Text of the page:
When I was a kid, my grandmother took me to a craft festival in Berea, Kentucky. I loved going from booth to booth and admiring all the handmade items—years before DIY was cool by the way. One vendor showcased custom harps. They were gorgeous and I oohed and aahed over them for the better part of the trip. A few days later, my generous grandmother had a proposition for me: if I agreed to take harp lessons in Cincinnati, she would have a child’s harp made for me to practice on. Any kid with a lick of sense and foresight would have agreed immediately, but not me. I turned down her offer because I had been more interested in the appearance of the instrument than actually playing it. Now, of course, I wish I had taken the lessons.
The moral of my shortsighted story is that we, as parents, can’t force a child to do something he has no interest in—at least not successfully. But parents can absolutely help a child identify and navigate his strengths, and then apply them to areas in which he expresses interest.
Strengths can show up in unusual ways. Often, they present as quirks. My Henry has always been a climber. From the very beginning, he was scaling couches and shimmying up door frames. He also lends toward being fairly unfocused until given clear goals and instructions. Enter the world of rock climbing. The first time his dad hooked him into a carabiner and instructed him to reach the top of the wall, Henry’s love of scaling large objects and his desire for clear direction reached new heights. Graham uncovered his strengths (which were there all along) and matched them with a new interest.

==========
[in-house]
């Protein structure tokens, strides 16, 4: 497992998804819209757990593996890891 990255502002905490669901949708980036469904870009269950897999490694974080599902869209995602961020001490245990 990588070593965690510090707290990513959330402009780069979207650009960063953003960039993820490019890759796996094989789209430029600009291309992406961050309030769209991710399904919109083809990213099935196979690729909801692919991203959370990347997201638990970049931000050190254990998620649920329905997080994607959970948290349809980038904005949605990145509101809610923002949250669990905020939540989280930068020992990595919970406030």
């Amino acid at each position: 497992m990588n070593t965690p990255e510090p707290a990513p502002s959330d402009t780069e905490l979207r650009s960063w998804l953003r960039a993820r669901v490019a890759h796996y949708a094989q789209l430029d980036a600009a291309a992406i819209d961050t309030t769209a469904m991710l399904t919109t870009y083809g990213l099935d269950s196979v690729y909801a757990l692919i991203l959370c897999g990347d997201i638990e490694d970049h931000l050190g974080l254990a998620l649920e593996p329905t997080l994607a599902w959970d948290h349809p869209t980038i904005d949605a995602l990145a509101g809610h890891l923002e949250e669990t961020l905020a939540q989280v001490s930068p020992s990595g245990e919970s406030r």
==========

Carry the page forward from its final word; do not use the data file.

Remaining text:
Similarly, our Harper is a very self-assured child who also happens to be a little sponge of information. She listens deeply, processes quickly, and projects confidently. Of all of our children’s learning styles and natural giftings, we recognized that Harper is the most likely to be successful in music lessons. By observing her strengths, we were able to steer her toward a new interest. After taking an Instrument Exploration class this spring, Harper is now in love with the ukulele and the fiddle and can’t wait to begin lessons this fall.
As parents, we must remember that a child’s interests may change over time. Maddox seemed to be made for ballet. Determined and focused, she is long and lean in frame, and has taken lessons since she was 3. But this year, her classes became much more technique-heavy, which caused her to feel unsure and self-critical. As her interest in ballet waned, another passion began to present itself clearly: debate and negotiation. She joined her school’s debate team and began competing. She even participated in the World Peace Game recently where children have to negotiate and problem solve to achieve peace between four countries. Focus and determination—two natural strengths—shifted from the ballet bar to the debate floor, and Graham and I agreed to let that play out. We could have made her stay in dance; she might have become a beautiful ballerina one day. But allowing her to play to her strengths and diversify her interests may benefit her more in the long run.
Summer is a perfect time to evaluate your child’s strengths and interests. Talk about these things with children who are old enough to articulate themselves, or take time to observe the following:
Watch your child play and interact with objects and with others. What do those interactions reveal about his natural strengths?
Ask your child to tell you what brings her joy.
Is there an activity he hasn’t tried that he wants to? What seems interesting about that to him? (Don’t limit this to sports. Think drama, music, choir, painting, coding, woodworking, science experiments, book making, song writing, photography, gardening, baking, hiking, graphic design, movie making, and animal training).
Encourage risk taking.
Help her celebrate her differences. Encourage interests that are distinct from her siblings.
Affirm the strengths you see in your child—often. Even the ones that look like quirks.